Like Joss Whedon, Vaughan does not shy away from creating strong female icons in his narratives. His young superheroines struggle with many of the same struggles facing real teen girls–all while battling the forces of evil. The diversity in the cast makes inroads into territory most mainstream comics won’t tread: transgenderism, underrepresented races, and more.


Rachel Rising

A woman wakes up alive (?) in a shallow grave without explanation of why or how. Digging her way out, she stumbles through the cold and eerie Northeastern forest in search of answers.

Rachel Rising comic

WAITWAIT! Before you go running off because you’re either a) tired of stories about the undead or b) dislike stories about the undead – hear me out. Artist and writer Terry Moore will draw you in with his unconventional storytelling.

Moore made a splash into the comic book world in the 1990s with his critically-acclaimed series STRANGERS IN PARADISE. Audiences the world over fell in love with the occasionally dysfunctional but always authentic characters; Moore has a knack for imbuing them with a spirit rarely seen in comics.

Transfer that sentiment to a story about a living-dead girl and her quest to stop evil from wrapping its gnarly claws (and sometimes slithery tail) around the world. Add in a dash of Moore’s excellent atmospheric instincts between panels such as unsettling snowfall and silent panels – and you get a recipe for a helluva story.


Japanese comics (manga) are a refreshing break from the western panels. Their artists build breaths into the graphic novels, places where you can stop and “admire” the surroundings or absorb the unspoken.

Yotsubato comic

This attention to atmosphere combined with nostalgia is what gives YOTSUBA&! a following as enthusiastic as Yotsuba herself.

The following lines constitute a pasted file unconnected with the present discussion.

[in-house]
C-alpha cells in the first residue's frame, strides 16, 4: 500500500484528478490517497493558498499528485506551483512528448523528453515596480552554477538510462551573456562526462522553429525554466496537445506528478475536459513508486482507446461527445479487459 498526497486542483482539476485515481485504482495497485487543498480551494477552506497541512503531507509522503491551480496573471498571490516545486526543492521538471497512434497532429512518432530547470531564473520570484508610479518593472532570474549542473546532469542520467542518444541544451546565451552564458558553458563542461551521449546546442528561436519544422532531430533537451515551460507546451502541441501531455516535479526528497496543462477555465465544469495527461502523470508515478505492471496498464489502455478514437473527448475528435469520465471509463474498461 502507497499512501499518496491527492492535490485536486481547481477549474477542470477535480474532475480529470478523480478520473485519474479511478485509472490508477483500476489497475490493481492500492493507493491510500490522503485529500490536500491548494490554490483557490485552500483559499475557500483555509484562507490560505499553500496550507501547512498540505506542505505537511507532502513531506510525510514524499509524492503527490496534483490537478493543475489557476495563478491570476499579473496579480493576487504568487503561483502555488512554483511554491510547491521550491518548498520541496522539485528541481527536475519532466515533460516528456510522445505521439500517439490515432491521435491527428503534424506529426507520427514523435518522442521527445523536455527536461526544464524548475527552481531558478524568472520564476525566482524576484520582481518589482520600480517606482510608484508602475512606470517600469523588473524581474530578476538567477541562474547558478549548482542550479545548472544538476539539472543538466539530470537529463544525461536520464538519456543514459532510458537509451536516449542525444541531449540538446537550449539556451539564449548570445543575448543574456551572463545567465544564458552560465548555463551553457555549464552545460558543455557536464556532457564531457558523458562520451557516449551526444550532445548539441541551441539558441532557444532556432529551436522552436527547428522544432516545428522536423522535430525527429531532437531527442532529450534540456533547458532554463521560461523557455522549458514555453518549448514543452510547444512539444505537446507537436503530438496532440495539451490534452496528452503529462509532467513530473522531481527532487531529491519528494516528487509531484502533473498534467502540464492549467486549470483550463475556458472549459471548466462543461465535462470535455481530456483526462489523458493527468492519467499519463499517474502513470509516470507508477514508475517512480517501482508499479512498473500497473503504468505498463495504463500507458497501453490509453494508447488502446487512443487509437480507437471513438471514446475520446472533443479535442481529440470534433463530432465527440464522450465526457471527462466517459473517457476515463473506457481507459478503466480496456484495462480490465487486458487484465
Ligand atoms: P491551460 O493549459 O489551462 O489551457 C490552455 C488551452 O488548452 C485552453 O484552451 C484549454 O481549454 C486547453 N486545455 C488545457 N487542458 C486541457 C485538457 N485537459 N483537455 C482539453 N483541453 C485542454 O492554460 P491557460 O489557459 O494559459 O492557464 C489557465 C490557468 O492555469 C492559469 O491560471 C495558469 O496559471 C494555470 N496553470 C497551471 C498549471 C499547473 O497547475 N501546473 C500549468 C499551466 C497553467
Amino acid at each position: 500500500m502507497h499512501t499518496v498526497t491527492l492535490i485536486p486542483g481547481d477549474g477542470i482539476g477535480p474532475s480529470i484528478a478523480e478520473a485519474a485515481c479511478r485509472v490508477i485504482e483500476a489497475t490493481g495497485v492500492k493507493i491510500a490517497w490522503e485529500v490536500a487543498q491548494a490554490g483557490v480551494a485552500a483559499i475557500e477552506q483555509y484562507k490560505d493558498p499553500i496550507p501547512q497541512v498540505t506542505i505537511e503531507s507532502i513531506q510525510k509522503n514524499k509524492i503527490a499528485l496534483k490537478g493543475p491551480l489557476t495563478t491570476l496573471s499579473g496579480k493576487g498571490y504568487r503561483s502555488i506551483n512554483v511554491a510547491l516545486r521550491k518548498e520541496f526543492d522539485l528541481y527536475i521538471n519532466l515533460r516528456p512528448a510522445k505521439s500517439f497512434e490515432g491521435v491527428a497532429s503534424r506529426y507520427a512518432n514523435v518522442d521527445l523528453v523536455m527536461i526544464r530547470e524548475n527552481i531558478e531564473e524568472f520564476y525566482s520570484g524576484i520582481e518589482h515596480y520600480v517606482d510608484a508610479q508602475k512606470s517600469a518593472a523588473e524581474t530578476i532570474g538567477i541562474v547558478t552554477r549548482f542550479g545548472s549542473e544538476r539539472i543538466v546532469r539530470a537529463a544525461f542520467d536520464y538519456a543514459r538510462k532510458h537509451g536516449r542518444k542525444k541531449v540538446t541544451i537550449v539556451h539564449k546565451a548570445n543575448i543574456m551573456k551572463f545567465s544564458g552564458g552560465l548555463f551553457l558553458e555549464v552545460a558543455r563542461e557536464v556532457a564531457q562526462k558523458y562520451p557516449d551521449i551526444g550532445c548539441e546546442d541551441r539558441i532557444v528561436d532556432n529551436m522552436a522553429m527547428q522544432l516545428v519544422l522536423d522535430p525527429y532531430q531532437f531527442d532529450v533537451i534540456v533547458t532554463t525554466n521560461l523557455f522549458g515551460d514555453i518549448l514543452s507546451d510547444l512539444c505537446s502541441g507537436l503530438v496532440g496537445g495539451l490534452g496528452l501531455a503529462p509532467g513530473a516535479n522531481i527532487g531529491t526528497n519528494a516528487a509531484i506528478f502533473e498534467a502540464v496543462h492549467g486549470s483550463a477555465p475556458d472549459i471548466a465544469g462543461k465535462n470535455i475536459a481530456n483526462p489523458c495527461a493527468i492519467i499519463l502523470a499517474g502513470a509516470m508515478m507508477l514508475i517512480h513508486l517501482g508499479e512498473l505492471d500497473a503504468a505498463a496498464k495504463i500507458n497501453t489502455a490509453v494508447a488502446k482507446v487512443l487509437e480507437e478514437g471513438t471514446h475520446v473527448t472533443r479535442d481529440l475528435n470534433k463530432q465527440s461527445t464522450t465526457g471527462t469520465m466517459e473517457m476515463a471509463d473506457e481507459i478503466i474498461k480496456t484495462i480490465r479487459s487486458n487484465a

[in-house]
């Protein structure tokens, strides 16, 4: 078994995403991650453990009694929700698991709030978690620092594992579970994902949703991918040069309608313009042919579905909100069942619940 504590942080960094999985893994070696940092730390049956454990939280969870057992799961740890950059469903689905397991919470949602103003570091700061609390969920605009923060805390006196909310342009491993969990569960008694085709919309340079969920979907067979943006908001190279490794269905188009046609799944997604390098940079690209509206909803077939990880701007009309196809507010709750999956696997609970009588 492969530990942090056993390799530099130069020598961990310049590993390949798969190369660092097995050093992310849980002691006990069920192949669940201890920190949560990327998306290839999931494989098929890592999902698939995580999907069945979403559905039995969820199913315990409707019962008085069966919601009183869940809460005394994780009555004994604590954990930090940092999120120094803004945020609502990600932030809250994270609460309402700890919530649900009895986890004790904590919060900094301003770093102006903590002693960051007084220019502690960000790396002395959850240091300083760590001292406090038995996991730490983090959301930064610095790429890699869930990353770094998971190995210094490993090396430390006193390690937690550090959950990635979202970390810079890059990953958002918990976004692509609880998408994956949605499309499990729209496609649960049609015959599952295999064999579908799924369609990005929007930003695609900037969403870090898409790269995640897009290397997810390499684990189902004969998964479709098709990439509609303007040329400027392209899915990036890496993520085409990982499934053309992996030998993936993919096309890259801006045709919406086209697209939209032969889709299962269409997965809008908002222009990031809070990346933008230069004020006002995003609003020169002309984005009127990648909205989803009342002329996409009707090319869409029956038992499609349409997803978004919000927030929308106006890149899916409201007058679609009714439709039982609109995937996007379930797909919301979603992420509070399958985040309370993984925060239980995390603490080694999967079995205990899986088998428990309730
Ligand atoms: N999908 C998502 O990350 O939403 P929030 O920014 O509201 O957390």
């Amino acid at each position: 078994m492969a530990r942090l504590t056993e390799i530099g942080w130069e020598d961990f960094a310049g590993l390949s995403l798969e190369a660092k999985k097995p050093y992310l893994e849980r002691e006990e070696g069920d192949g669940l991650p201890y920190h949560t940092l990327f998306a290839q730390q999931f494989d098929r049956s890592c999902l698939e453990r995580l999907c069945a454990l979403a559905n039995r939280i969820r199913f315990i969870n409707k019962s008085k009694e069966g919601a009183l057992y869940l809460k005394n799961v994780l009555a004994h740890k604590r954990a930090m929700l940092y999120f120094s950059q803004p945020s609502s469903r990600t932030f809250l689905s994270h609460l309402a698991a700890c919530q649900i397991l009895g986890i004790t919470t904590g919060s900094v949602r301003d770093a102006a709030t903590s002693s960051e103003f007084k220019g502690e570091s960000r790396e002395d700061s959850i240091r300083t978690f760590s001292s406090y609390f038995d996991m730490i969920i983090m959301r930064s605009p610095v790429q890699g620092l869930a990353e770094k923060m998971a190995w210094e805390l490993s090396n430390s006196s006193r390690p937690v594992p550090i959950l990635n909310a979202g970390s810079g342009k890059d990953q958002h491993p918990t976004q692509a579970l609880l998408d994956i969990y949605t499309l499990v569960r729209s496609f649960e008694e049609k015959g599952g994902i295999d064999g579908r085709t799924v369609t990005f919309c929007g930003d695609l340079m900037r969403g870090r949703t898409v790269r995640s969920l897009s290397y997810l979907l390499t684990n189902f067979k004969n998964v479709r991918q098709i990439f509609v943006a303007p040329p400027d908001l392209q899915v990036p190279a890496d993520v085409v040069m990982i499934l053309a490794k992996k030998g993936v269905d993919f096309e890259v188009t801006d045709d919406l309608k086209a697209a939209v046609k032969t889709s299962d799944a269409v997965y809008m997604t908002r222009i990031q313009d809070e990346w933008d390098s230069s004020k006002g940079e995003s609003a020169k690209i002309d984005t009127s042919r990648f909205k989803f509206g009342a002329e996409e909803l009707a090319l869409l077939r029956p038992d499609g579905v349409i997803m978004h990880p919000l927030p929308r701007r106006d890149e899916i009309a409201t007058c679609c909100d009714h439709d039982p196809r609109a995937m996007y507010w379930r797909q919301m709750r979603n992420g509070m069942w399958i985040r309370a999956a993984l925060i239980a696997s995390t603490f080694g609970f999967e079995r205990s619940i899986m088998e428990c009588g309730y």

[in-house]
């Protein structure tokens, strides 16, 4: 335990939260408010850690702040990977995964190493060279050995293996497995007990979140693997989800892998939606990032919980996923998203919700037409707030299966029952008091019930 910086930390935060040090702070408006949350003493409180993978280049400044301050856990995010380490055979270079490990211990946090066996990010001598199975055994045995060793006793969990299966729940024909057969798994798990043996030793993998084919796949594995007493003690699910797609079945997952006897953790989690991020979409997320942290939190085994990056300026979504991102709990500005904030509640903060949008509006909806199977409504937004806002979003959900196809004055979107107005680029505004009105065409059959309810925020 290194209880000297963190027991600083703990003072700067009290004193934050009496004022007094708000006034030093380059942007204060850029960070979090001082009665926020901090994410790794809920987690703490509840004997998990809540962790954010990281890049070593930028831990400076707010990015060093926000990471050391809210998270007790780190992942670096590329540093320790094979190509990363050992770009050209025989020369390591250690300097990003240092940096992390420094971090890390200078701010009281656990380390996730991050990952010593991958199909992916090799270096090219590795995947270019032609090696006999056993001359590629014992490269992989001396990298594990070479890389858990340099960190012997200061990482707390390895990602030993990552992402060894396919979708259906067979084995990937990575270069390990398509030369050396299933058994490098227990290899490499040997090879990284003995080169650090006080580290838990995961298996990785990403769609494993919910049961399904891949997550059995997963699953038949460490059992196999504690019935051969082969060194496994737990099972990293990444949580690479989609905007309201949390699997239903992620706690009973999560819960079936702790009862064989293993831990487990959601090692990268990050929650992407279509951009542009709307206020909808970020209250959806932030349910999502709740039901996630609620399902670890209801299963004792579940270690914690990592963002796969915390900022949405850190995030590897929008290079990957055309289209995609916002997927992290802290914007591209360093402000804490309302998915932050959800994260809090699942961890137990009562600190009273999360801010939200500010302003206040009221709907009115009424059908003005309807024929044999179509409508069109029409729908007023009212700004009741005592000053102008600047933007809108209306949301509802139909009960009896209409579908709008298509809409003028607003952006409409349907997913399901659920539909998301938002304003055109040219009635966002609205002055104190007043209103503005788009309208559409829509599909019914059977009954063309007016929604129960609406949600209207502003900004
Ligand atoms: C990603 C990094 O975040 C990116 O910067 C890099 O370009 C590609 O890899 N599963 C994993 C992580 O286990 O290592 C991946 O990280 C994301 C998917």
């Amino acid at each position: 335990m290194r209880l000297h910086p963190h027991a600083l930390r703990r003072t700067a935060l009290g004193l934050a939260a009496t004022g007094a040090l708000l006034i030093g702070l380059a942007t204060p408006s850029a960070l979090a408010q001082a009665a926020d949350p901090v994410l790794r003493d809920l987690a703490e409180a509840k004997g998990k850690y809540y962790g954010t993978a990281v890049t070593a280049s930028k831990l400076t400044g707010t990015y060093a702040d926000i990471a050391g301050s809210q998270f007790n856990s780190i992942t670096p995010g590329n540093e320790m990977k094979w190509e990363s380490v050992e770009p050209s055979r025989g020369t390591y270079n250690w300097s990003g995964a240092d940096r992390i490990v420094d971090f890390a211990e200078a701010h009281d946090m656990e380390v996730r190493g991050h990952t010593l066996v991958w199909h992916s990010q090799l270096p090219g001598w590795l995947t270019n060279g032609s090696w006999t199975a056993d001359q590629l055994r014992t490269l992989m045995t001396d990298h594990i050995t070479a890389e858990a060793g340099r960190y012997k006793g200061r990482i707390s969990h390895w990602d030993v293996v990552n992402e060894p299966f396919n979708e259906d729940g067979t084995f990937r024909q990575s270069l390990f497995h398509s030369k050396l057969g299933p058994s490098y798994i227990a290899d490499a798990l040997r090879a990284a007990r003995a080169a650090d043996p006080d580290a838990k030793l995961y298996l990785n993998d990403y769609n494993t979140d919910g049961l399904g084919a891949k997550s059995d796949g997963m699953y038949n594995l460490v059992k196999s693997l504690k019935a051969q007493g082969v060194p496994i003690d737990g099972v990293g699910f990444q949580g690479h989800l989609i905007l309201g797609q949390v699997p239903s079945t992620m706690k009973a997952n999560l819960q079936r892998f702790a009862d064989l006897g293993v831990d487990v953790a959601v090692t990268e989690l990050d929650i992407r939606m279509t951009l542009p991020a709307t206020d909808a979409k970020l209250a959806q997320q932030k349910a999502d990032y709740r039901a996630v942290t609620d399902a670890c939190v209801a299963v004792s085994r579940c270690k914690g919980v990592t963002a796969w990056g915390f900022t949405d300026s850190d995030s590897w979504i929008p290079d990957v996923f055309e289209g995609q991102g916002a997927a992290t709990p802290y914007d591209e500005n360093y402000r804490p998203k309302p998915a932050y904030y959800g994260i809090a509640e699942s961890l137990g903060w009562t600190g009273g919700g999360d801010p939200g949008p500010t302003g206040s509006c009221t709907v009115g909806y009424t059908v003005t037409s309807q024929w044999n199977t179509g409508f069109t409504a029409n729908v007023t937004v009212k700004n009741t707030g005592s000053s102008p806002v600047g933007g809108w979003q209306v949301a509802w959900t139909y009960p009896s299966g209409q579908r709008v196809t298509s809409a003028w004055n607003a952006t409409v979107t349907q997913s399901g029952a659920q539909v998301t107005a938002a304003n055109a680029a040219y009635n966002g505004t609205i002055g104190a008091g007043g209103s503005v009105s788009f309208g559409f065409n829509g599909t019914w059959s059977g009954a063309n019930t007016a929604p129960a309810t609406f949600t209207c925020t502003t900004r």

Yotsuba is a six-year-old girl discovering the world from her new Japanese town. No one has a clue about her origins and Yotsuba doesn’t have a clue about life–but that doesn’t stop her from exploring and taking the neighborhood with her!

Artist and writer Kyohiko Azuma puts our little green-haired compadre in situations that will make you laugh from your gut (something that does not usually happen to me when I read) and feel her emotions. She’s a strong-woman-in-the-making with her fierce independence and bold ideas.


Ms. Marvel

Since her inception in the 1960s Ms. Marvel has seen four different embodiments of the role: a United States Air Force officer, a stunt performer, a psychiatrist, and now a teenage Muslim student. Her latest incarnation symbolizes a growing interest of inclusion in the comic-book world as the first American superhero from the Muslim community.

Ms. Marvel comic

MS. MARVEL’s most recent writers wanted to explore not religious evangelism but a minority group living in America from an authentic perspective. Our heroine Kamala Khan grapples with her newfound shapeshifting powers while trying to live with her family whom lives by the book.

No matter where we have come from or what our history states, this is a narrative we can all relate to.

Which comics are you reading this summer?